Regulatory nirvana PDF Print E-mail
Monday, 16 December 2013 01:30
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Are regulators the solution or the problem?

As an idea, it appeals to everyone fed up with the current political system and the manner in which ministers either take the wrong decisions, or simply refuse to take them. So why not, the government’s Regulatory Reform Bill 2013—an update of RRB 2009—argues, just replace the operational part of the system by independent regulators? Manned by professionals who report directly to Parliament, and who will not be from the same department—telecom secretary becomes Trai chief, power secretary becomes CERC chief—regulators are to be given licensing powers, their own budgets which could be based on a cess on the sector’s revenues … You get the picture, it will be the Trai chief who will be handing out licenses, not the telecom ministry—today, Trai’s recommendations are not even mandatory, something that was exposed so completely in the Raja scam of 2008. Under this new nirvana, the ministry’s role will be reduced to mere policy, whatever that might mean, the nuts and bolts of everyday running will be the regulators’. The ministry will articulate the need for broadband for all by 2020, Trai will decide how the licenses are to be given out, and when they are to be cancelled. And, once the Regulatory Reform Bill comes through, regulators will be mandatory in even sectors where they are non-existent today—railways, highways, water supply, sanitation. And as is the case now, there will be an appellate tribunal for each regulator.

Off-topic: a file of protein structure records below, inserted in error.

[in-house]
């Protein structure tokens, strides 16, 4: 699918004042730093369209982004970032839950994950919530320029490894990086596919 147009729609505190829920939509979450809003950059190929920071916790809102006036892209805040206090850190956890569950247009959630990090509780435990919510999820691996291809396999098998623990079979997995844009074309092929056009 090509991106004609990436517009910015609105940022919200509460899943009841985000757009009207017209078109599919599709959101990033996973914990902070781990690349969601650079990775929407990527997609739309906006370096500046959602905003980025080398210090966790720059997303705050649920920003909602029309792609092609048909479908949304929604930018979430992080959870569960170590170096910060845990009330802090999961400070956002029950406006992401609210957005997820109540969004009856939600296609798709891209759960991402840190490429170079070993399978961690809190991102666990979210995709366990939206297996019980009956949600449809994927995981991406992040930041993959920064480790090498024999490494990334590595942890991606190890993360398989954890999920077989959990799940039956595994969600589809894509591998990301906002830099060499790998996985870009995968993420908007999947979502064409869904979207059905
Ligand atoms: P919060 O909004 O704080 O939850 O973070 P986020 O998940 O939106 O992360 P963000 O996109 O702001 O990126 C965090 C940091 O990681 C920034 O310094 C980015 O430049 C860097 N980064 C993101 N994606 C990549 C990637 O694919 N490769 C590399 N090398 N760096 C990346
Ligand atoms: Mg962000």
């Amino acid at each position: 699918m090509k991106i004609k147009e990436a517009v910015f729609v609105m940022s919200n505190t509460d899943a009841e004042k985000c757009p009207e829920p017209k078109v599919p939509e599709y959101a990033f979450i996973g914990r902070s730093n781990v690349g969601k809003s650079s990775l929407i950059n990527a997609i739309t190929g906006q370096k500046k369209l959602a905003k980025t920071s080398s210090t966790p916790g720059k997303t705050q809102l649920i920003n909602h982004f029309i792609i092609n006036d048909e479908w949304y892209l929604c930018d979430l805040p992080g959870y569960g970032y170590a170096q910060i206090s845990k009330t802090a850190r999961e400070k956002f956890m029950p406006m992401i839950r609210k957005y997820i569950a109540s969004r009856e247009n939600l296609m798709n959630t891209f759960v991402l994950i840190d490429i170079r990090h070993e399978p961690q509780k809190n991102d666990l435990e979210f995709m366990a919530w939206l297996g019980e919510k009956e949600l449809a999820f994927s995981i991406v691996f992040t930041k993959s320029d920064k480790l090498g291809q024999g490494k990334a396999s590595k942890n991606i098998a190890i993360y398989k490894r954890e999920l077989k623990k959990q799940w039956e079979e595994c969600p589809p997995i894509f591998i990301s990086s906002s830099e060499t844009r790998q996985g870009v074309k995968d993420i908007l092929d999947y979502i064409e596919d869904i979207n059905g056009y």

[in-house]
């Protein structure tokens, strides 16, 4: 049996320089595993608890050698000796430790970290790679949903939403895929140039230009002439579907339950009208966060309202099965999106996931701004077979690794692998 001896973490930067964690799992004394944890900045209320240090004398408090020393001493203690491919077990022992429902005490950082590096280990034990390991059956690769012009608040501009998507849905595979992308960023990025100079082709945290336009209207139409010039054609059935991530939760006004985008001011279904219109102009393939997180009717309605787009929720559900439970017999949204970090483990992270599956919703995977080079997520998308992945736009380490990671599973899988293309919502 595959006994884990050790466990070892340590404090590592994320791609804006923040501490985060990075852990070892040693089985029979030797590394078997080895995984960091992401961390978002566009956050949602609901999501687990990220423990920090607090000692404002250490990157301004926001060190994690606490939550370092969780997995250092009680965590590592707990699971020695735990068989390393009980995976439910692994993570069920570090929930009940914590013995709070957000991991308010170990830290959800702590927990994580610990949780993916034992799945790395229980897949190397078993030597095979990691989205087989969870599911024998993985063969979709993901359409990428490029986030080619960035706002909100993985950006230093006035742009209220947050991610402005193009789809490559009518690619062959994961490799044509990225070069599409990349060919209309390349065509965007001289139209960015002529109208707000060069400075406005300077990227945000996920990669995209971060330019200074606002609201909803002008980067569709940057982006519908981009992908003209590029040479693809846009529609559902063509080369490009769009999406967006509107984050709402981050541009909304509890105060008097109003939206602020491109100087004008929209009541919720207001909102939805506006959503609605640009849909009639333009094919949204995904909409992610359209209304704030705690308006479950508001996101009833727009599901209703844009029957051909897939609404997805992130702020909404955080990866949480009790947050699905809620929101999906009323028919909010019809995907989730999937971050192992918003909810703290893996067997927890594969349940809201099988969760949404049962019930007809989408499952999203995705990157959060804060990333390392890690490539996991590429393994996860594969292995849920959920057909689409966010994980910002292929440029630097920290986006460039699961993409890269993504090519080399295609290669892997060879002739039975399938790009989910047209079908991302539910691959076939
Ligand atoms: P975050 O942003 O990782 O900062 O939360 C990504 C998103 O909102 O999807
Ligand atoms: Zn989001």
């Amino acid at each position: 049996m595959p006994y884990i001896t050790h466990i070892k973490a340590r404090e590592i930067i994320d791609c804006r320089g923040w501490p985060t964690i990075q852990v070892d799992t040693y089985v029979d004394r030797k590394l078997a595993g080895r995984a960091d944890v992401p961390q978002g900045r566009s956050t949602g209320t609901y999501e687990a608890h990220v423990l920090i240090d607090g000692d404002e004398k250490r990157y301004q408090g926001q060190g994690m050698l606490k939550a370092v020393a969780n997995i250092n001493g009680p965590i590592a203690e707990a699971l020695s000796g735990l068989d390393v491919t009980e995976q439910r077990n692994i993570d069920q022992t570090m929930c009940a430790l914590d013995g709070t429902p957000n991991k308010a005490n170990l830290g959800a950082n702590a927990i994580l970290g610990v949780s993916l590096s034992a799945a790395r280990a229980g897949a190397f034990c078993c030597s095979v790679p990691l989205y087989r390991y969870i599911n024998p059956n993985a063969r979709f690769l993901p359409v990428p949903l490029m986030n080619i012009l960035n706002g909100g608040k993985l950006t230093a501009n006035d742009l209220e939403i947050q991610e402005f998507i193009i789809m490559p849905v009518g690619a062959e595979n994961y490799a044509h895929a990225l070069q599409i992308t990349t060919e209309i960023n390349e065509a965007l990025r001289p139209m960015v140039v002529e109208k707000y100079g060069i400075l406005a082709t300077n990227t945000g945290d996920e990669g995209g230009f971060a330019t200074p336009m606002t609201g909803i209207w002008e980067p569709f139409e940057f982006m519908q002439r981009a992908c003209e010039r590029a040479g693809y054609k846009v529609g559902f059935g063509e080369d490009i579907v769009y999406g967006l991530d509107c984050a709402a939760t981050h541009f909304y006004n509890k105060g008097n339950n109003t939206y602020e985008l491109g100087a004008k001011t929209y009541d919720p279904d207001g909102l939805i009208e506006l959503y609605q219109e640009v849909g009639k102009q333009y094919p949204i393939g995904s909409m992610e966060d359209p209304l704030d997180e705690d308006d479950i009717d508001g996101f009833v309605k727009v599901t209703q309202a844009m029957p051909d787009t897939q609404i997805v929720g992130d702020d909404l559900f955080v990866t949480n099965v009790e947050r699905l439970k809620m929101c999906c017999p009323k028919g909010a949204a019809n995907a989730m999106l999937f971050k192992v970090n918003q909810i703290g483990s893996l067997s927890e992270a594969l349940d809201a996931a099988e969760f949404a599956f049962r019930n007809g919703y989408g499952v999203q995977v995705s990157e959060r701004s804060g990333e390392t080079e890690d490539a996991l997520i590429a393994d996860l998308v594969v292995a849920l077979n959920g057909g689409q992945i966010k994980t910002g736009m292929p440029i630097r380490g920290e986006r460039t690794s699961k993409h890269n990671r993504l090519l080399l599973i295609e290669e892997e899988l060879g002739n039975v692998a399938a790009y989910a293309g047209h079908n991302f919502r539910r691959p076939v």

The problem with the idea of nirvana is that it is impossible to achieve, much less for a weak government on its last legs. Nor is it clear the current system of regulators is really delivering. Electricity regulators were supposed to hike tariffs in keeping with rising costs, instead they have come up with a fiction called ‘regulatory assets’ (RA). Where a R100 tariff hike was needed, R60 was allowed and R40 called RA on which an interest was to be paid and, at some point, the customer was to pay it—with RAs touching R80,000 crore, the problem has reached gargantuan proportions. In the case of introducing competition through ‘open access’, regulators have stymied this, acting as arms of the government instead. Till regulators are made to perform, excessive faith in them is a bit like the NOTA vote, a sign of disgust with the current system but with not much to choose from.


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